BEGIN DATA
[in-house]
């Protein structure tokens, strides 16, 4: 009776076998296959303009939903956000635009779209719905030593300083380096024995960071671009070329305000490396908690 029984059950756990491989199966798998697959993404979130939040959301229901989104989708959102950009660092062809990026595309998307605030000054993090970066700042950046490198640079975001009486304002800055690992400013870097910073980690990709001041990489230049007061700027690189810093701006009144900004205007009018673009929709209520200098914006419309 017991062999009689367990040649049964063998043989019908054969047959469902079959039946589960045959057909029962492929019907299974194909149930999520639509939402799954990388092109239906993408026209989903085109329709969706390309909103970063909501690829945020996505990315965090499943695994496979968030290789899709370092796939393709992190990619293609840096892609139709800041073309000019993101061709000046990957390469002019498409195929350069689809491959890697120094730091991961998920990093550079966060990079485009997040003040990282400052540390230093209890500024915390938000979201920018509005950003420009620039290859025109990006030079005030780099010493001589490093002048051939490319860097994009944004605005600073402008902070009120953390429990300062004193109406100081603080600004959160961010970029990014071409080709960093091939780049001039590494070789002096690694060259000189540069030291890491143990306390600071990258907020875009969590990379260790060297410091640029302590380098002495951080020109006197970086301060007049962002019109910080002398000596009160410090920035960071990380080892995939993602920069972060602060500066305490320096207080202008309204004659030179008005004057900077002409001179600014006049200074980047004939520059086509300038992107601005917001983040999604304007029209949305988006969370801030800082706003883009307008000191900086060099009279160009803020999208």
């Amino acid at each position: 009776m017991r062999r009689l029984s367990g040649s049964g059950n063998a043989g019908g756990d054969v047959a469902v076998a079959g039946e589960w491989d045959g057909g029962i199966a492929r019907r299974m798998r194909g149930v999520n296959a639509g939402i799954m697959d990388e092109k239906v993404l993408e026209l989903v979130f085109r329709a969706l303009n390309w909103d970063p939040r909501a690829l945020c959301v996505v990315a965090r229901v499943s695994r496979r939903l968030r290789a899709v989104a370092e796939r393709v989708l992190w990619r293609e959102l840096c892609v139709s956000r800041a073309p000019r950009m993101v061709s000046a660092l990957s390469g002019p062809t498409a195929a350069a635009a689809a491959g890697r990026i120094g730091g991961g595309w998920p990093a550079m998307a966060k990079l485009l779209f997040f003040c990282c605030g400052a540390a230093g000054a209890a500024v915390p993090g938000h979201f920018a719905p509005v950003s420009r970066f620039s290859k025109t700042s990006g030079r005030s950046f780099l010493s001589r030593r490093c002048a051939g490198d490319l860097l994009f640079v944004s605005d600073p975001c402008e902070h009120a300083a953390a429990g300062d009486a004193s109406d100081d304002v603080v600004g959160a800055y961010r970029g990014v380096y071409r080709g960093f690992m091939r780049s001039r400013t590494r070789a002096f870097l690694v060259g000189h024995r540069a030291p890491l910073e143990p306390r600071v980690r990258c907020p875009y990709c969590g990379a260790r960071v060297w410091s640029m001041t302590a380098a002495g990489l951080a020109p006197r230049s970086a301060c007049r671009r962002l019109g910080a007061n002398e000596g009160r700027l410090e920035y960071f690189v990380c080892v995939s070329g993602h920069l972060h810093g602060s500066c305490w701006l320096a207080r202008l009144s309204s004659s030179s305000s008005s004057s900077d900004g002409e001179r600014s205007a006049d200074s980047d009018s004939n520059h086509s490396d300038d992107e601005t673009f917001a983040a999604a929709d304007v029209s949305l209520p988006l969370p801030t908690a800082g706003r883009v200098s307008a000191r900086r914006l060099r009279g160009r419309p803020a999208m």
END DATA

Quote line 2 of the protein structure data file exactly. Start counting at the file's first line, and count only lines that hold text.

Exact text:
């Protein structure tokens, strides 16, 4: 009776076998296959303009939903956000635009779209719905030593300083380096024995960071671009070329305000490396908690 029984059950756990491989199966798998697959993404979130939040959301229901989104989708959102950009660092062809990026595309998307605030000054993090970066700042950046490198640079975001009486304002800055690992400013870097910073980690990709001041990489230049007061700027690189810093701006009144900004205007009018673009929709209520200098914006419309 017991062999009689367990040649049964063998043989019908054969047959469902079959039946589960045959057909029962492929019907299974194909149930999520639509939402799954990388092109239906993408026209989903085109329709969706390309909103970063909501690829945020996505990315965090499943695994496979968030290789899709370092796939393709992190990619293609840096892609139709800041073309000019993101061709000046990957390469002019498409195929350069689809491959890697120094730091991961998920990093550079966060990079485009997040003040990282400052540390230093209890500024915390938000979201920018509005950003420009620039290859025109990006030079005030780099010493001589490093002048051939490319860097994009944004605005600073402008902070009120953390429990300062004193109406100081603080600004959160961010970029990014071409080709960093091939780049001039590494070789002096690694060259000189540069030291890491143990306390600071990258907020875009969590990379260790060297410091640029302590380098002495951080020109006197970086301060007049962002019109910080002398000596009160410090920035960071990380080892995939993602920069972060602060500066305490320096207080202008309204004659030179008005004057900077002409001179600014006049200074980047004939520059086509300038992107601005917001983040999604304007029209949305988006969370801030800082706003883009307008000191900086060099009279160009803020999208």